Russia, March 29, 1999
Safety is high on the minds of everyone these dayz
The US Embassy in Moscow is fine. Unlike the wild press reports in America, the reaction of the average Russian to the bombing in Kosovo is not to beat every NATO national (and Americans in particular) to a bloody pulp. Now, don't get me wrong, the Russians are livid that we are bombing their Serbian 'brothers' without a clear cause, and there have been a few tense moments, but I more scared of the crazy taxi drivers than bands of vigilantes.
Russia considers all the Yugoslavians as brother Slavs, born from the same Old Rus of Kiev, Ukraine. As brothers, the Slavs love to fight each other, but don't like outside intervention in what they consider family quarrels. Russians also see the NATO bombs falling on Serbia and wonder how long before NATO, which now includes such close Russian neighbors as Poland and the Czech Republic, starts to consider internal Russian politics its business too. Are Serbian actions in Kosovo so far removed from Russia's dealings with Chechnya?
On Sunday, two Russians pulled up in front of the US Embassy in a SUV, and one jumped out with a LAW (a small rocket grenade used against tanks), and attempted to fire it at the Embassy. When it didn't work (he forgot to take off the safety!), and the Russian police opened fire, he dropped the rocket and jumped into the truck as his accomplice shot back at the cops while speeding away.
While this scared a few of the Embassy staff, it is exactly why I feel as safe in Moscow as I did in DC. See the men were not taking actions against Americans, who are quite easy to spot in Moscow, or against American owned cars, which are obvious with their yellow license plates, but against a symbol of the US Government.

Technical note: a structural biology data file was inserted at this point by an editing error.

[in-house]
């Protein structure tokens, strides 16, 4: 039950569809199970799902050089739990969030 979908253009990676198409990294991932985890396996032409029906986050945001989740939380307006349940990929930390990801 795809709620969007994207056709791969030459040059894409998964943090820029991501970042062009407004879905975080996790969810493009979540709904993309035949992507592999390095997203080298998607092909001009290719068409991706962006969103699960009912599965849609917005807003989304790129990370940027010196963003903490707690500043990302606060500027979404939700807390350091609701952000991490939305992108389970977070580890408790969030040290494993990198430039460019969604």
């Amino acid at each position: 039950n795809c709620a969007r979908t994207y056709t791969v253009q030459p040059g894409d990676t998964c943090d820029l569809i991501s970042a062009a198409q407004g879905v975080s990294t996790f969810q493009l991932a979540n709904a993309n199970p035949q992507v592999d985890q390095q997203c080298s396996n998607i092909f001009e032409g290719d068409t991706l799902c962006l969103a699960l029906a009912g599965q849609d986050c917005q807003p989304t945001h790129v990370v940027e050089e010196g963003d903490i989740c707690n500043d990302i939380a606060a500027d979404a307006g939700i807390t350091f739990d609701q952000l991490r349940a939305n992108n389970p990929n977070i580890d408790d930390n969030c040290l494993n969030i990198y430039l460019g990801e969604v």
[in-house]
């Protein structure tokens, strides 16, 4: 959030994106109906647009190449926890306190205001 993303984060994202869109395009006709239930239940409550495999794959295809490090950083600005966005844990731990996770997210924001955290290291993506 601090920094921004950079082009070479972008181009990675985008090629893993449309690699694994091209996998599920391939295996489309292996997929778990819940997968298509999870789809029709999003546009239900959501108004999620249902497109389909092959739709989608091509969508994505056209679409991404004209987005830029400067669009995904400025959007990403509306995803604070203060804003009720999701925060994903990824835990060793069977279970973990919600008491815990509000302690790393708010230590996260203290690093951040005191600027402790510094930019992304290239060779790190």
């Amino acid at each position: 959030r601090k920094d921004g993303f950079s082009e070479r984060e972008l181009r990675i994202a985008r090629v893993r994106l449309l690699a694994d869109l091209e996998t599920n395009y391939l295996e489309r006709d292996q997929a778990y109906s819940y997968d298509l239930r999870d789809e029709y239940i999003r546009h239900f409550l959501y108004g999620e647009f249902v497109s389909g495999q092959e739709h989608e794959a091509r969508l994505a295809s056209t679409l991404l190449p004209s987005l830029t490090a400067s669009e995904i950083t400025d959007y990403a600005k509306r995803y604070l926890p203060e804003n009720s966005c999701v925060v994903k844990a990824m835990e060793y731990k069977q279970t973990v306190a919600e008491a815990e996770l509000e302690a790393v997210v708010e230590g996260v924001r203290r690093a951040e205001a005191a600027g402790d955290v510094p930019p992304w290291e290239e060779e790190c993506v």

Russians, after living for 70 years with a government that lied to them constantly, and was inhumane to everybody, especially its own people (read Gulag Archipelago for a clue), easily separate the actions of the US government from individual Americans. When the bombing first happened, my staff asked me, 'Why does your government do this?!' Note the phrasing of the sentence. They did not accuse me of taking part, or even supporting the bombings (which I don't), but asked why my government would do this action.
On the streets of Moscow, life moves in the endless cycles every city experiences. Today is the fifth straight day of warm sunshine and clear skies. We are all too busy rejoicing in the springtime to hate each other. This is not to say that there is no trouble in Russia because of the NATO airstrikes.
Those who dislike America, those who desire a Slavic reunification, and especially those who smart from the disintegration of the USSR and it's superpower status, find a good cause in Kosovo. They can be patriotic, militaristic, and nostalgic, all at the same time, without actually getting shot at or loosing their homes to falling bombs. All across Russia, ultra-nationalistic groups are signing up recruits to fight in Serbia.